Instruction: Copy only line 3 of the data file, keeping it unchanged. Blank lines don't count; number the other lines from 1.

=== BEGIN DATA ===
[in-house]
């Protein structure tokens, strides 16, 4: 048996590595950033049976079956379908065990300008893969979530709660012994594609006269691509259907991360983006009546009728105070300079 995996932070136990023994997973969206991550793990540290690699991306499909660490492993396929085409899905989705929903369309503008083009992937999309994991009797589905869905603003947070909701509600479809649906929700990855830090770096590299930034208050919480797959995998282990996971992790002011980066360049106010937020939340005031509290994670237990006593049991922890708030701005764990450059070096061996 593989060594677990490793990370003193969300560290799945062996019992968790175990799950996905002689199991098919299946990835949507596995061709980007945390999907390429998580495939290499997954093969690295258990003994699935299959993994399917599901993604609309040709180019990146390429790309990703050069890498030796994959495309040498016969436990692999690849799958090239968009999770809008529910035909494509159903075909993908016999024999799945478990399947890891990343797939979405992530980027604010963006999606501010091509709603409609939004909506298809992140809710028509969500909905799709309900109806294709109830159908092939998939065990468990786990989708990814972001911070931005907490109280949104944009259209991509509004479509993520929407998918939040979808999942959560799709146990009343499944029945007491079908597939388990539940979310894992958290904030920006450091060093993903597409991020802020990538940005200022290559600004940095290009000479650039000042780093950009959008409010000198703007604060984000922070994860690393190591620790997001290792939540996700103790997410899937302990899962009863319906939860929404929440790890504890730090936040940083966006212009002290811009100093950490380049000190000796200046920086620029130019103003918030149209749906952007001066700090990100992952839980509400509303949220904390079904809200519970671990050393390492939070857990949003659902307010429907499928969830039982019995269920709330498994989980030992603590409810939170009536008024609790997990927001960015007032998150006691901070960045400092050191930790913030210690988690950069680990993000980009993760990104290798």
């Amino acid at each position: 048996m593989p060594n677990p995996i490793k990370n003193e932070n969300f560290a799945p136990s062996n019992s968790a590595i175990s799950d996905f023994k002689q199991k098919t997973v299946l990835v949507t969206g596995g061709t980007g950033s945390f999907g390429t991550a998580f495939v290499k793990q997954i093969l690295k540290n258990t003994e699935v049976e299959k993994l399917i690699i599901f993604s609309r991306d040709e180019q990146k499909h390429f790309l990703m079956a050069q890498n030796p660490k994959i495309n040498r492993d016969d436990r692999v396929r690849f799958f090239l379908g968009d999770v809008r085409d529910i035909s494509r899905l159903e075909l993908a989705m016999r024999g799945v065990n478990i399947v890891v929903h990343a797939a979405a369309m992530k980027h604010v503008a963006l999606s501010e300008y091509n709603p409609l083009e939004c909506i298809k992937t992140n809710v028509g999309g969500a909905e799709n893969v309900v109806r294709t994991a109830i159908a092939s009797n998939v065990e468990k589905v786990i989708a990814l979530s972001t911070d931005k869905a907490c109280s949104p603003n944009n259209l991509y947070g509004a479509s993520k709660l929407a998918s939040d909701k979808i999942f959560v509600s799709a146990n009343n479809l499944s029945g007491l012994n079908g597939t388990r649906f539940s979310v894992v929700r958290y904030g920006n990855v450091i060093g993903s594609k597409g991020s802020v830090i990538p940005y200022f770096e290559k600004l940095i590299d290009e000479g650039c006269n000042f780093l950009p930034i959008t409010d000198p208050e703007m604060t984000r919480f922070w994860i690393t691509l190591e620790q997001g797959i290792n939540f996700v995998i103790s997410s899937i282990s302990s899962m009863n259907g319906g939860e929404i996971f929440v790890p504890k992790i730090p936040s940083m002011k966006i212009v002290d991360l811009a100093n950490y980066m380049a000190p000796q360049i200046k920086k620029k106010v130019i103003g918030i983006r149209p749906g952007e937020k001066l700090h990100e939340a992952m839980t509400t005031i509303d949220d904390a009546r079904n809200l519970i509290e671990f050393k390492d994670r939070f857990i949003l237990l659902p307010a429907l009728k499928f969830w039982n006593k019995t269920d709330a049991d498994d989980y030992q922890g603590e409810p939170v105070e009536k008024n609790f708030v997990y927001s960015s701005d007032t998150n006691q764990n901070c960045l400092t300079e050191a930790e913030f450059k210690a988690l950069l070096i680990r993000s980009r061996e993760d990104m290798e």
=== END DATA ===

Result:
């Amino acid at each position: 048996m593989p060594n677990p995996i490793k990370n003193e932070n969300f560290a799945p136990s062996n019992s968790a590595i175990s799950d996905f023994k002689q199991k098919t997973v299946l990835v949507t969206g596995g061709t980007g950033s945390f999907g390429t991550a998580f495939v290499k793990q997954i093969l690295k540290n258990t003994e699935v049976e299959k993994l399917i690699i599901f993604s609309r991306d040709e180019q990146k499909h390429f790309l990703m079956a050069q890498n030796p660490k994959i495309n040498r492993d016969d436990r692999v396929r690849f799958f090239l379908g968009d999770v809008r085409d529910i035909s494509r899905l159903e075909l993908a989705m016999r024999g799945v065990n478990i399947v890891v929903h990343a797939a979405a369309m992530k980027h604010v503008a963006l999606s501010e300008y091509n709603p409609l083009e939004c909506i298809k992937t992140n809710v028509g999309g969500a909905e799709n893969v309900v109806r294709t994991a109830i159908a092939s009797n998939v065990e468990k589905v786990i989708a990814l979530s972001t911070d931005k869905a907490c109280s949104p603003n944009n259209l991509y947070g509004a479509s993520k709660l929407a998918s939040d909701k979808i999942f959560v509600s799709a146990n009343n479809l499944s029945g007491l012994n079908g597939t388990r649906f539940s979310v894992v929700r958290y904030g920006n990855v450091i060093g993903s594609k597409g991020s802020v830090i990538p940005y200022f770096e290559k600004l940095i590299d290009e000479g650039c006269n000042f780093l950009p930034i959008t409010d000198p208050e703007m604060t984000r919480f922070w994860i690393t691509l190591e620790q997001g797959i290792n939540f996700v995998i103790s997410s899937i282990s302990s899962m009863n259907g319906g939860e929404i996971f929440v790890p504890k992790i730090p936040s940083m002011k966006i212009v002290d991360l811009a100093n950490y980066m380049a000190p000796q360049i200046k920086k620029k106010v130019i103003g918030i983006r149209p749906g952007e937020k001066l700090h990100e939340a992952m839980t509400t005031i509303d949220d904390a009546r079904n809200l519970i509290e671990f050393k390492d994670r939070f857990i949003l237990l659902p307010a429907l009728k499928f969830w039982n006593k019995t269920d709330a049991d498994d989980y030992q922890g603590e409810p939170v105070e009536k008024n609790f708030v997990y927001s960015s701005d007032t998150n006691q764990n901070c960045l400092t300079e050191a930790e913030f450059k210690a988690l950069l070096i680990r993000s980009r061996e993760d990104m290798e």